Everyone, without exception, performs in “their [own] tragic play.” Every one of us has “aimed at, found and lost out,” which, of course, also explains why plays like Hamlet and King Lear remain popular. All the plays in the world cannot grow or shrink the personal tragedy.

Civilizations, just like individuals, suffer tragedies. History shows that all civilizations are “put to the sword,” and most, if not all, of what is remarkable in those civilizations disappears with the civilizations. Amazingly, blessedly, those “that build them again are gay,” unaffected by all the tragedy that has preceded them.

And then, almost as if to suggest that not everything is lost from the past, Yeats introduces an ancient artwork where two Chinamen and a servant climbing up a mountain to a house are carved into a piece of lapis lazuli. Each accident that has happened to the artwork is envisioned from within the artwork as a water-course of avalanche. These Chinese survey the “tragic scenes” of destruction, and “Their eyes mid many wrinkles, their eyes,/ Their ancient, glittering eyes, are gay.”

This stanza seems to lend itself to two equally valid interpretations. One is that art transcends time. In “Sailing to Byzantium” the narrator says once he dies he wants body to take a “form such as Grecian goldsmiths make” because in doing so he would finally transcend time. These two Chinamen have done precisely this. Another equally valid interpretation, though, would be that we, like the Chinese gentlemen, should look on such tragedies with gay eyes. To do otherwise is to give the tragedy more than its due.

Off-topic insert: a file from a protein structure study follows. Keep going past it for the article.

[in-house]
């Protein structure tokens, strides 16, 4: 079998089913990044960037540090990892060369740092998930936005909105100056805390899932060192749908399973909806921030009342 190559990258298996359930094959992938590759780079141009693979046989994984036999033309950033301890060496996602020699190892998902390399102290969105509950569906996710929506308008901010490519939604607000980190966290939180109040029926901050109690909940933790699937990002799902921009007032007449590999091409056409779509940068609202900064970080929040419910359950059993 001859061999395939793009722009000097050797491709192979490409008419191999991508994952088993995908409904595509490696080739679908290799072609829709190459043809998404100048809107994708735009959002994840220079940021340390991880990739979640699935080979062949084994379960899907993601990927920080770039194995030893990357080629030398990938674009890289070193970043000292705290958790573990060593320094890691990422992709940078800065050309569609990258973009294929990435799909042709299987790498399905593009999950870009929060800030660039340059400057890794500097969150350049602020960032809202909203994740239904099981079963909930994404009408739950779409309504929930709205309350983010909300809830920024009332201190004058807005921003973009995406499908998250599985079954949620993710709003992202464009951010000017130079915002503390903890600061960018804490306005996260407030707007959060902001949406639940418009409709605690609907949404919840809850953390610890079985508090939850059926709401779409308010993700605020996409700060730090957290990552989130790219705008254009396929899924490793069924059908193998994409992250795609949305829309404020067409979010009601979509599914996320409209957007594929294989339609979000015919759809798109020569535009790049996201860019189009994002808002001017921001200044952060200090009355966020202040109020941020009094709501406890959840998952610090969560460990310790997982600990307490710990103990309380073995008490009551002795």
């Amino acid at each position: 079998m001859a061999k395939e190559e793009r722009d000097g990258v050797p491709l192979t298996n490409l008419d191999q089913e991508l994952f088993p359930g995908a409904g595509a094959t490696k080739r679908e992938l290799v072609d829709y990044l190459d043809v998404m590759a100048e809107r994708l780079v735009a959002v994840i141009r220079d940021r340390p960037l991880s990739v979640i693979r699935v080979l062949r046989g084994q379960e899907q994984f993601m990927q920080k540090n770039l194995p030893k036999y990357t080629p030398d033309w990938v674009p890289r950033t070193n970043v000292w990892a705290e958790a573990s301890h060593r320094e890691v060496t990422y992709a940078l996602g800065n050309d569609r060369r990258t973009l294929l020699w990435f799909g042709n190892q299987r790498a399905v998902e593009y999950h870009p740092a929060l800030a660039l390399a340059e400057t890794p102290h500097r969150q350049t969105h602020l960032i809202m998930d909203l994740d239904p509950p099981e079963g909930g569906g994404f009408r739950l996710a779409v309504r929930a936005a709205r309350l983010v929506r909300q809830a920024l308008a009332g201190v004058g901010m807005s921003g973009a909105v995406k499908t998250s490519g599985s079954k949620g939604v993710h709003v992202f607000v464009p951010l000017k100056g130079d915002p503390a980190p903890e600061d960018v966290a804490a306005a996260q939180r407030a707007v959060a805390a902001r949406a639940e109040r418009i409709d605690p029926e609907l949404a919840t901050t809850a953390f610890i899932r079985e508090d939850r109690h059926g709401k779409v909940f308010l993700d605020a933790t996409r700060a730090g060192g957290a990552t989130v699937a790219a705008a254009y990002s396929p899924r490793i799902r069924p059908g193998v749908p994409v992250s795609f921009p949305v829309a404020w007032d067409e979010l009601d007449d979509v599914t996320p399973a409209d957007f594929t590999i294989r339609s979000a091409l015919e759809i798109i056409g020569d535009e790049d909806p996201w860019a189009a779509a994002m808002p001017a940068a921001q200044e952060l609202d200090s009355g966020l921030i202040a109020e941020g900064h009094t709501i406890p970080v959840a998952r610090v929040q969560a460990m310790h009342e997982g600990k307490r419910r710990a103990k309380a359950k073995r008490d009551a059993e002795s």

I think it is this kind of objective way of looking at the world that most draws me to art. It allows me to stand outside life for a moment and look in on it, almost as if I have, but for a moment, transcended my own existence.

9 thoughts on “Yeats’ Lapis Lazuli”

  1. I was searching the net to make a copy of this poem for a professor, and oddly I came acroos your note attached, which echoes my thoughts exactly.

  2. I first read this poem when I was 20 and, at 41, still re-read it every few years. It only gets better for me.

    [Tragedy] It cannot grow by an inch or an ounce.

    In other words, despite all the genius of Shakespeare, and all our emotional sadness over the Iraqi war, there comes a point where life’s tragedy no longer grows, and cannot. You can’t outdo Hamlet, you can’t change people’s nature through literature. No matter how much you try. “All the drop scenes drop at once” human suffering is unavoidable (see Auden, Fall of Icarus) and so is the fact that other people’s lives go on.